First Trimester Predictors of Diet and Birth Outcomes in Low-Income Pregnant Women
By Fowles E, Gabrielson M
The purpose1 of this study is to test a model describing the relations of various biopsychosocial, behavioral, and cognitive factors on the health outcomes of nutritional adequacy and infant birth weight in low-income pregnant women. Descriptive, cohort design assessed low-income women (N=55) in their 1st trimester of pregnancy. Eighty percent of the women did not meet the recommended number of food servings outlined in the Food Guide Pyramid. Prepregnant body mass index (BMI) and pregnancy-related dietary changes explained 19% of the variance in nutritional adequacy. Maternal age, prepregnant BMI, nutritional knowledge, and infant gestation at birth explained 52% of the variance in infant birth weight. Nutritional adequacy in the 1st trimester and infant birth weight were not significantly related. Most low-income women are not meeting the nutritional requirements of pregnancy. Careful monitoring of dietary quality may help target women in need of additional nutritional education. Providing nutritional education throughout pregnancy may lead to improved dietary patterns that may reduce low birth weight.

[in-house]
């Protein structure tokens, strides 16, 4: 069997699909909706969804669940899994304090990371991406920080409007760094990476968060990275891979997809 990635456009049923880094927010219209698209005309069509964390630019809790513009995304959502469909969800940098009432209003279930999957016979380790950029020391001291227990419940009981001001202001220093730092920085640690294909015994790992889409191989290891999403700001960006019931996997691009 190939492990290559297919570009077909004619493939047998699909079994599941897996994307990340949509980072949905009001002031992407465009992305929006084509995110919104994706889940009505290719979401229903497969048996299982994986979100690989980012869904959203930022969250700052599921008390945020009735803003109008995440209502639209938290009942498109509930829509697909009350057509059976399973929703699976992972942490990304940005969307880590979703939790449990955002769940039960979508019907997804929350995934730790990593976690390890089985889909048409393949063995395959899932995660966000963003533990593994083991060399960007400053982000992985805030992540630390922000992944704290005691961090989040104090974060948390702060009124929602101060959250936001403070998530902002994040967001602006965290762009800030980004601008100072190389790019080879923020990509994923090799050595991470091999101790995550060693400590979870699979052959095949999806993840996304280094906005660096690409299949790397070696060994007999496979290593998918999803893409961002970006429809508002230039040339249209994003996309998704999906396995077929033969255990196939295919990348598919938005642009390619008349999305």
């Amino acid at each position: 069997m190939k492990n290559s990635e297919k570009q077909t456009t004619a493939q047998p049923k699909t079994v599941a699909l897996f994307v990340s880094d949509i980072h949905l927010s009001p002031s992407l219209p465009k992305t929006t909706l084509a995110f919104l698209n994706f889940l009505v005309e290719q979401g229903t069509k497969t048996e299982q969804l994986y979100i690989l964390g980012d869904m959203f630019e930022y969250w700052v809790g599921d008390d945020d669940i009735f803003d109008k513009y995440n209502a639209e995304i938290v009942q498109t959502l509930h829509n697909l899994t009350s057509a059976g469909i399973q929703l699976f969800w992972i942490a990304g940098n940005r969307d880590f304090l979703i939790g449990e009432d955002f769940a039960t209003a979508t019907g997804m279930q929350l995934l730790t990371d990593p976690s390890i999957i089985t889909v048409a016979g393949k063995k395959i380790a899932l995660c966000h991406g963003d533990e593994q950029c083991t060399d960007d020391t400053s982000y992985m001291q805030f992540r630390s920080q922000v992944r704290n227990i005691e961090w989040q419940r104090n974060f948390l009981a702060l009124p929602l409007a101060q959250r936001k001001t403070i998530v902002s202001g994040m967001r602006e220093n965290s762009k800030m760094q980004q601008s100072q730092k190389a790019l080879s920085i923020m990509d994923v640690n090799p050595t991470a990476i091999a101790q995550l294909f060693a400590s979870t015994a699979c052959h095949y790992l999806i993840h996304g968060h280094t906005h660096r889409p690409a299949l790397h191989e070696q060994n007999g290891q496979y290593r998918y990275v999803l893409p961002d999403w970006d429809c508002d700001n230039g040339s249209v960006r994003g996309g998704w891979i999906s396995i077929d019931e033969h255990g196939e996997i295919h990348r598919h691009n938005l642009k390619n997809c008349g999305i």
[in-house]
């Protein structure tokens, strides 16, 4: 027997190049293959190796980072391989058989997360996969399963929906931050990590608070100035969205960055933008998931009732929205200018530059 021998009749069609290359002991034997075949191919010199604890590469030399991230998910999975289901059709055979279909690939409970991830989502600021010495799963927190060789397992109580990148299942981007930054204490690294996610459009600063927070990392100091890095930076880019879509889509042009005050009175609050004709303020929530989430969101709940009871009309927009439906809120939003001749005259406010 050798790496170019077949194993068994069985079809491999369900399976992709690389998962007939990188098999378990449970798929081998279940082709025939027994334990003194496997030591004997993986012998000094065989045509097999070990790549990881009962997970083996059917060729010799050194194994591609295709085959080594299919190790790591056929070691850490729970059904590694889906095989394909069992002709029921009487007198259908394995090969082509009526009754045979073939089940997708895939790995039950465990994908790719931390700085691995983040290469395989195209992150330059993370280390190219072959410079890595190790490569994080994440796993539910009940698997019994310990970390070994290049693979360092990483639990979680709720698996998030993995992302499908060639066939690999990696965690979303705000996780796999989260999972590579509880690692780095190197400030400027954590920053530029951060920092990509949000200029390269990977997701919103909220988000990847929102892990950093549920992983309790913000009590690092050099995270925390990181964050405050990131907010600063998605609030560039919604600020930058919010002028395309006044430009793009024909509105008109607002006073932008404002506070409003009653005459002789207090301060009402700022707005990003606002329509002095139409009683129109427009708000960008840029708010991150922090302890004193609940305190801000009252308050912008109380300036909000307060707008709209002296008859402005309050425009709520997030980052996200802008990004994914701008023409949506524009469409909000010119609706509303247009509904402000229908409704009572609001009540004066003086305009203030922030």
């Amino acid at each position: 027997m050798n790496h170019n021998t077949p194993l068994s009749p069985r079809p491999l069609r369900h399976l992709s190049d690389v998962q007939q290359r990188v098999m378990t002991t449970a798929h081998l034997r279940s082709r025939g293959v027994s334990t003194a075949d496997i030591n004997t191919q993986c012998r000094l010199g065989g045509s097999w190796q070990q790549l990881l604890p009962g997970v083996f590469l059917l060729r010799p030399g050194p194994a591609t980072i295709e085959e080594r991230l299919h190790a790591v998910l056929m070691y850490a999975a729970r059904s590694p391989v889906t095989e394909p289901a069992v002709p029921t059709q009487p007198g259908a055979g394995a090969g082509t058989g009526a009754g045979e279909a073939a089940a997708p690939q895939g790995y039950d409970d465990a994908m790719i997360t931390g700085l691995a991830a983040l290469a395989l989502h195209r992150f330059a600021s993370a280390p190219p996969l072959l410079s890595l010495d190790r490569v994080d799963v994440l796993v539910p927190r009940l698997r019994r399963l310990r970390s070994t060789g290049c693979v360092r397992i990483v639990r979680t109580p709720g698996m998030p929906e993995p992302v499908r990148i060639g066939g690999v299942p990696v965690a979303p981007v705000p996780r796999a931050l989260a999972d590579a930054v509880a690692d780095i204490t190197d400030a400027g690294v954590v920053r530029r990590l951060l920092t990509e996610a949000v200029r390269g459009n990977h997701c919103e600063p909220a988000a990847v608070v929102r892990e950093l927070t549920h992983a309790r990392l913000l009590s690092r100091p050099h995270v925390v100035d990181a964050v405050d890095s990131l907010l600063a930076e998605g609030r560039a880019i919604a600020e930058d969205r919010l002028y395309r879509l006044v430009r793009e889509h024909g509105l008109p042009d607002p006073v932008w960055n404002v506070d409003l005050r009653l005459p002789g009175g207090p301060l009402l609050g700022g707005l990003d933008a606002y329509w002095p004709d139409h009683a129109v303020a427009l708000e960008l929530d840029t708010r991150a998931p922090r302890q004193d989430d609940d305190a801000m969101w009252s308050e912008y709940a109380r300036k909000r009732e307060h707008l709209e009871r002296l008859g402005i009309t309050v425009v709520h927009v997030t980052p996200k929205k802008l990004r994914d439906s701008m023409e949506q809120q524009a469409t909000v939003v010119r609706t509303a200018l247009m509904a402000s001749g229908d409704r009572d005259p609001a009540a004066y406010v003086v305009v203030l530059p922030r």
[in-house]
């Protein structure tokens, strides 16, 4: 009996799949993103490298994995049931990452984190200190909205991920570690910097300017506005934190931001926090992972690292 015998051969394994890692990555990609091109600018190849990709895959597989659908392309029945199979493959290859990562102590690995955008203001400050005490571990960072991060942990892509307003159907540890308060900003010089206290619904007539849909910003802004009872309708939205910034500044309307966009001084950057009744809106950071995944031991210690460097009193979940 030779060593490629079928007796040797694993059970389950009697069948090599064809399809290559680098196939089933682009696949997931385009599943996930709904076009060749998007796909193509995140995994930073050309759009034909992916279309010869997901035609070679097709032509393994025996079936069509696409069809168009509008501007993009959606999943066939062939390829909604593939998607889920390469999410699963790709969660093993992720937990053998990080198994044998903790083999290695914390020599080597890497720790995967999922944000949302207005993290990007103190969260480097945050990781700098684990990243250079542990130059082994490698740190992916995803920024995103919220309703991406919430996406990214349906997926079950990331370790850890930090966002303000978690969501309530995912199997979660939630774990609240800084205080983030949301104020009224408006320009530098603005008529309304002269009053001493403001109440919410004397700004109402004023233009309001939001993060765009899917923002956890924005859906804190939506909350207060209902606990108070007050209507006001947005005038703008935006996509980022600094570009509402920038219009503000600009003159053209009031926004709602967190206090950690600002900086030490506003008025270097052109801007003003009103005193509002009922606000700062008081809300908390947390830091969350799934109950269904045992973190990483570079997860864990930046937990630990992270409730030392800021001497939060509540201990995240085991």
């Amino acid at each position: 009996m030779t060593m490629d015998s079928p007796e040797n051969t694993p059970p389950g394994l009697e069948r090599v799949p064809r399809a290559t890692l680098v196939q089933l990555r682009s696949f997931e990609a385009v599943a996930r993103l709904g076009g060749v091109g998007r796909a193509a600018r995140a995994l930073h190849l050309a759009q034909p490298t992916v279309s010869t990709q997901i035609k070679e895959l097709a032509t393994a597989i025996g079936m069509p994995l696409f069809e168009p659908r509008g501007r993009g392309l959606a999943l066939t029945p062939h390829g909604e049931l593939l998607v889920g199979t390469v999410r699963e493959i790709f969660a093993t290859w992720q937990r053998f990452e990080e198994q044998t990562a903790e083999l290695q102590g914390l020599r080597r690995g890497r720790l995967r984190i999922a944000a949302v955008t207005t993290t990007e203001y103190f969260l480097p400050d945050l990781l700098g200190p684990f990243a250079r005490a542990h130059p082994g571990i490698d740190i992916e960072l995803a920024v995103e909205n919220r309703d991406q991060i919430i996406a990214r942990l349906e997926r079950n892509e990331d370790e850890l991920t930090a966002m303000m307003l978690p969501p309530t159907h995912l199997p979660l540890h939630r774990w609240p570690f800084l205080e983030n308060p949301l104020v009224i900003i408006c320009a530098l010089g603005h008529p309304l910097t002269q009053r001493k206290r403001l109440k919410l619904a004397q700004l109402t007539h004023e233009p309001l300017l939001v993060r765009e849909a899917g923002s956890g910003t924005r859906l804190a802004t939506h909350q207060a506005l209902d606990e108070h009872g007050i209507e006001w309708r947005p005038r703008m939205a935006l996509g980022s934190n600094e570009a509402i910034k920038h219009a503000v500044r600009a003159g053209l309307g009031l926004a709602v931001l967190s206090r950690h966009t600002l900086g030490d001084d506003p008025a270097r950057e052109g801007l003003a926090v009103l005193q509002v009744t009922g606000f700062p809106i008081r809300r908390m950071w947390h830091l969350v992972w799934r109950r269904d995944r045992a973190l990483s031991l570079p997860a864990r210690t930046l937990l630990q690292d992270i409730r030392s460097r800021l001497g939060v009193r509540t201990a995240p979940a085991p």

March 19, 2018
Fowles E, Gabrielson M (2005) First Trimester Predictors of Diet and Birth Outcomes in Low-Income Pregnant Women. Journal Of Community Health Nursing: Vol. 2, Issue 2, p. 117-130. Available online: https://www.tandfonline.com/doi/abs/10.1207/s15327655jchn2202_5